Welcome to a magical world of spectacular adventure! When wily and resourceful Hugo discovers a secret left by his father, he unlocks a mystery and embarks on a quest that will transform those around him and lead to a safe and loving place he can call home.
Welcome to a magical world of spectacular adventure! When wily and resourceful Hugo discovers a secret left by his father, he unlocks a mystery and embarks on a quest that will transform those around him and lead to a safe and loving place he can call home. less
“An enchanting story that is brilliantly told! With wonderful acting, awe-striking visuals and heartfelt emotions, everything is in a perfect blend. Don't miss this one!”
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Hugo, Martin Scorseses foray into 3D and movie making sans dark characters and DiCaprio, wows the senses but falls short of charming the mind.
Hugo (Asa Butterfield) is an orphan who inherits a clock mannequin from his father Jude Law. Hugo lives in a 1930s railway station, where his father used to run a network of clocks. He is constantly hounded by the station master, meets a geeky lil girl, and a maverick filmmaker played by Ben Kingsley who introduces the two kids to the magical world of cinema. Through the kids wonder struck eyes, Scorsese pays homage to the greats who started the art of movie making centuries ago.
Hugo is a clear departure from Scorseses earlier films- the story is made for kids, the format is 3D and the film has a distinct sense of warm nostalgia. He manages to create an amazing visual spectacle- painstakingly made sets meant to leverage the third dimension to the fullest make for the most visually arresting 3D experience since Avatar.
A passion for cinema and the craft of movie making manifests into the beautiful scenes from old classics restored masterfully and put across in a heartwarming manner. While the technical wizardly at display is indeed impressive, one wishes Scorseses penchant for gritty appealing characters and inventive pace of storytelling found its way into the enterprise as well.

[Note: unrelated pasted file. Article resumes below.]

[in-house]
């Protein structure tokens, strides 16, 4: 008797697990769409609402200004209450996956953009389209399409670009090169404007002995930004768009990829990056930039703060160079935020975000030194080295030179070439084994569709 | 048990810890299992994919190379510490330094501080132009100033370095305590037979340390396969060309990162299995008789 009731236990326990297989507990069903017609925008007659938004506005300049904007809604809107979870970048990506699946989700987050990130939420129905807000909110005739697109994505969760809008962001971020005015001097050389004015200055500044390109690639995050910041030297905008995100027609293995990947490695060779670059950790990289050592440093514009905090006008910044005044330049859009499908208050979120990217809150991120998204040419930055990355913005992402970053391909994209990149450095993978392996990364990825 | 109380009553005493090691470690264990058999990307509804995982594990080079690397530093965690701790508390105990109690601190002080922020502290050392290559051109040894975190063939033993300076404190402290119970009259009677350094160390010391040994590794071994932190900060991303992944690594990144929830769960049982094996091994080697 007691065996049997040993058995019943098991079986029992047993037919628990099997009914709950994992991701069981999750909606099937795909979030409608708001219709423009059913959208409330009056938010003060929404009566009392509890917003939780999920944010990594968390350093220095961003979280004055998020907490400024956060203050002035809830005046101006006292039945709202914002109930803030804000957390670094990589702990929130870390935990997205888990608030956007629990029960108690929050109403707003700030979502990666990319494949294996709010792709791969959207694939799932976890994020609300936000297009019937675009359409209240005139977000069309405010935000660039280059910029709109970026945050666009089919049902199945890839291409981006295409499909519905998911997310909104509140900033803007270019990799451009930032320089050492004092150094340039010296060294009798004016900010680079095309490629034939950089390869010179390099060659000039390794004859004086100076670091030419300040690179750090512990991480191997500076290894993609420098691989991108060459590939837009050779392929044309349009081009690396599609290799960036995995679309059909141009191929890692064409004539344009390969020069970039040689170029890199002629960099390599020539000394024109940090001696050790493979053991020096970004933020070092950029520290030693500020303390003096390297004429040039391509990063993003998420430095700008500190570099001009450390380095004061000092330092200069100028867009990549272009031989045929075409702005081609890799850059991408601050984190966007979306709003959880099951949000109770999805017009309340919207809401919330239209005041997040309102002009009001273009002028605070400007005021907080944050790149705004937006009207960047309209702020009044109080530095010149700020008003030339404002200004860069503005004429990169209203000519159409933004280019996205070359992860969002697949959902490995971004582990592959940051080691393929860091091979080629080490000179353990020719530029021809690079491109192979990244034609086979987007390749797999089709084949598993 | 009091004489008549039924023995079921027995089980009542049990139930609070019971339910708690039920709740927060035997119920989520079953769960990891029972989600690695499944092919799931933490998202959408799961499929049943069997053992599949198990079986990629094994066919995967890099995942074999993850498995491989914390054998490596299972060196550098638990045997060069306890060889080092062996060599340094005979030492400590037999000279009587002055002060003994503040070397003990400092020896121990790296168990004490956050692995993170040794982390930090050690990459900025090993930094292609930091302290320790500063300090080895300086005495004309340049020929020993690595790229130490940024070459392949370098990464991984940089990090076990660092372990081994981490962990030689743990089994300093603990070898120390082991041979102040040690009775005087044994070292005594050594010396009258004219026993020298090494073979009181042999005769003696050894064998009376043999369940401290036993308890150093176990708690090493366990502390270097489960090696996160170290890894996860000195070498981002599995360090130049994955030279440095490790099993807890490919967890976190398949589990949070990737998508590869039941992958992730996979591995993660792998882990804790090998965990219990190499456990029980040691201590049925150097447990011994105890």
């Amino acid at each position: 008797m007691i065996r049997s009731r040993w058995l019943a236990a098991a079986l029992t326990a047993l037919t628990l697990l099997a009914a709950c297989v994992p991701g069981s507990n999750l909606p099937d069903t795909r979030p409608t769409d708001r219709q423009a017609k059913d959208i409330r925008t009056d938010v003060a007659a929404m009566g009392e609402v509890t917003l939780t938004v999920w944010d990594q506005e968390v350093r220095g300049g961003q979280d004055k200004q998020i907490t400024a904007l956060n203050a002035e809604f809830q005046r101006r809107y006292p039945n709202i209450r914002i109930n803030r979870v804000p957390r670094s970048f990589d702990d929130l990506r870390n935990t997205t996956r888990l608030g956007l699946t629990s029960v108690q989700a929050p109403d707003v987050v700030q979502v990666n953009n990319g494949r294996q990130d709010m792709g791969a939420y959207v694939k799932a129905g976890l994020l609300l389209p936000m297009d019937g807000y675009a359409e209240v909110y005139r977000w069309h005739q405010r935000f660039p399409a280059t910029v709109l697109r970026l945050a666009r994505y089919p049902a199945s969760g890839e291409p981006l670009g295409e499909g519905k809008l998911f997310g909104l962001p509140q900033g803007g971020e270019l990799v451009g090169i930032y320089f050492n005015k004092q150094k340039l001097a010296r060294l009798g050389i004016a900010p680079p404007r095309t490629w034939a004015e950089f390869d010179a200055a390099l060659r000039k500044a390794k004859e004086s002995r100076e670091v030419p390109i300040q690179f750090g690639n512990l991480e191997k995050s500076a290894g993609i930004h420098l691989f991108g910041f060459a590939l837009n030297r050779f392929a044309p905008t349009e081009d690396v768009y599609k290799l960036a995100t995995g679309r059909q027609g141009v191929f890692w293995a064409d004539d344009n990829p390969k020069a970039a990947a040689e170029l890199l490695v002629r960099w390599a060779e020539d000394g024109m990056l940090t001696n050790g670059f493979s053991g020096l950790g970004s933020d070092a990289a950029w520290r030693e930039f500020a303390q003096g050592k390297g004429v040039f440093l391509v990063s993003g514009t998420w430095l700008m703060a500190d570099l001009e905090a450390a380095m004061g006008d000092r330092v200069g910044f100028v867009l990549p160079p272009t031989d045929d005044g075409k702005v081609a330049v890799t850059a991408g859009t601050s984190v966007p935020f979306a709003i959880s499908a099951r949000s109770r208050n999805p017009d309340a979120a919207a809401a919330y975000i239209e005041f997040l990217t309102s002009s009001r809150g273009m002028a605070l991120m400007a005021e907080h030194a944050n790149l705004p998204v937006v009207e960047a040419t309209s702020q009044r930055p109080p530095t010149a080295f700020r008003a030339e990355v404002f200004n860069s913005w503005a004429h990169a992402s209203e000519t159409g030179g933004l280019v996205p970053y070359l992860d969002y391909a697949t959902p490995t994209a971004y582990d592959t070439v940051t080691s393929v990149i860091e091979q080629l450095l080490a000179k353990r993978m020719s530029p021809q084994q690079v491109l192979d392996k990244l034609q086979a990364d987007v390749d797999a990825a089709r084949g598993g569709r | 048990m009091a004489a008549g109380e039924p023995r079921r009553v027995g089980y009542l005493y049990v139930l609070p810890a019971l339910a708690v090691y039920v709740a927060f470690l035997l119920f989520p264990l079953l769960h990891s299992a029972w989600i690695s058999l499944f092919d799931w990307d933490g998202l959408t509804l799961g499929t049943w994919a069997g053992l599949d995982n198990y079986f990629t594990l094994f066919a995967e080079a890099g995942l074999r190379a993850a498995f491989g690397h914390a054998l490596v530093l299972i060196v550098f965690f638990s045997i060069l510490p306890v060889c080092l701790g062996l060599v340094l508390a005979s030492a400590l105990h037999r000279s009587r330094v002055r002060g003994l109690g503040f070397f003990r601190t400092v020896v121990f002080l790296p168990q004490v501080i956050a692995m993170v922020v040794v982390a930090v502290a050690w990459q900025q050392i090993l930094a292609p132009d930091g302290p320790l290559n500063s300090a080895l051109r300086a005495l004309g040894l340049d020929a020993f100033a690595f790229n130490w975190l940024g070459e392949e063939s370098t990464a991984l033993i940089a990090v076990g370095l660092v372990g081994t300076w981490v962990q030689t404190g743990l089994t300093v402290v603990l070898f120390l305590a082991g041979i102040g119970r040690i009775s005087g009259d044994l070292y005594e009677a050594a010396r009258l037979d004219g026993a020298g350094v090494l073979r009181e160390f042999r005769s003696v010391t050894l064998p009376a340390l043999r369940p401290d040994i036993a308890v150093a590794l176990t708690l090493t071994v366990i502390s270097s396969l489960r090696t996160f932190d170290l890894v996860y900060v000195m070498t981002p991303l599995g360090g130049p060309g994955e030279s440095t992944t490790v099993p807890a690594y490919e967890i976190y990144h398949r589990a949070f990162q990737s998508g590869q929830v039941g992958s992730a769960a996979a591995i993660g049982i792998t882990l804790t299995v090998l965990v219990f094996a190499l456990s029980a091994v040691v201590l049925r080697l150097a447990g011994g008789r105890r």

Hugo plods through its running length. The story, with its old world charm and pace, has very little to engage kids fed regularly on diet of fast witty capers like Madagascar or even Avengers.
For adults, the 3D experience is unique, but not enough to invest emotionally and connect with the film-something that has always been the hallmark of a Scorsese movie.
Performance wise, the two kids and Ben Kingsley are in top form, yet much that they have to do is run around in a magical world of the railway station, with little emotional depth to their actions or intentions being evident.
All through the latter half, Scorsese compares cinema to the world of magic tricks and magicians. Sadly, Hugo remains a stand-alone magic trick throughout- one that amazes you but does not immerse the mind enough to leave a lasting impression.
Watch it for the visual brilliance, expect little in terms of a connect and you would come out satisfied, for this is the most un-Scorsese that the director has ever been in a long long time.